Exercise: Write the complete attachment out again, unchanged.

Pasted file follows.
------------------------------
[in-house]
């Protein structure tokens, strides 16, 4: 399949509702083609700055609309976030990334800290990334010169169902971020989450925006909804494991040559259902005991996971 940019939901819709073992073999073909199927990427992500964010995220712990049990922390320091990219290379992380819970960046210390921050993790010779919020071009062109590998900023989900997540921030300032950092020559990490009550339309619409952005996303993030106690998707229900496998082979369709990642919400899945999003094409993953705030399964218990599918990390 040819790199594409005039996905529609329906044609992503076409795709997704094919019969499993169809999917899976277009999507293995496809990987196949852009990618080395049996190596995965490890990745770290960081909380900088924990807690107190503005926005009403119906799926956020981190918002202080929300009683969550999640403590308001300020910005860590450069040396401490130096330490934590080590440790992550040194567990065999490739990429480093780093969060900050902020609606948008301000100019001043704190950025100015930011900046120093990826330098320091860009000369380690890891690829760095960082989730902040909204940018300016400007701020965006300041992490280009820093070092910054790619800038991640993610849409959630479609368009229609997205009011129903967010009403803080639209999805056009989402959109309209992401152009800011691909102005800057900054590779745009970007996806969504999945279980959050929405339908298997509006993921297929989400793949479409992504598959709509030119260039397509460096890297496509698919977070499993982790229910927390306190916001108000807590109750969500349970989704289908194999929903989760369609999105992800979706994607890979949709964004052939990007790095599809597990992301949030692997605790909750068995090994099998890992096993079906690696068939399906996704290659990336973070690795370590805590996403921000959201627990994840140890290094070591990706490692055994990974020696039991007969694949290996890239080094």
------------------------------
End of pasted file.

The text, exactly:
[in-house]
């Protein structure tokens, strides 16, 4: 399949509702083609700055609309976030990334800290990334010169169902971020989450925006909804494991040559259902005991996971 940019939901819709073992073999073909199927990427992500964010995220712990049990922390320091990219290379992380819970960046210390921050993790010779919020071009062109590998900023989900997540921030300032950092020559990490009550339309619409952005996303993030106690998707229900496998082979369709990642919400899945999003094409993953705030399964218990599918990390 040819790199594409005039996905529609329906044609992503076409795709997704094919019969499993169809999917899976277009999507293995496809990987196949852009990618080395049996190596995965490890990745770290960081909380900088924990807690107190503005926005009403119906799926956020981190918002202080929300009683969550999640403590308001300020910005860590450069040396401490130096330490934590080590440790992550040194567990065999490739990429480093780093969060900050902020609606948008301000100019001043704190950025100015930011900046120093990826330098320091860009000369380690890891690829760095960082989730902040909204940018300016400007701020965006300041992490280009820093070092910054790619800038991640993610849409959630479609368009229609997205009011129903967010009403803080639209999805056009989402959109309209992401152009800011691909102005800057900054590779745009970007996806969504999945279980959050929405339908298997509006993921297929989400793949479409992504598959709509030119260039397509460096890297496509698919977070499993982790229910927390306190916001108000807590109750969500349970989704289908194999929903989760369609999105992800979706994607890979949709964004052939990007790095599809597990992301949030692997605790909750068995090994099998890992096993079906690696068939399906996704290659990336973070690795370590805590996403921000959201627990994840140890290094070591990706490692055994990974020696039991007969694949290996890239080094």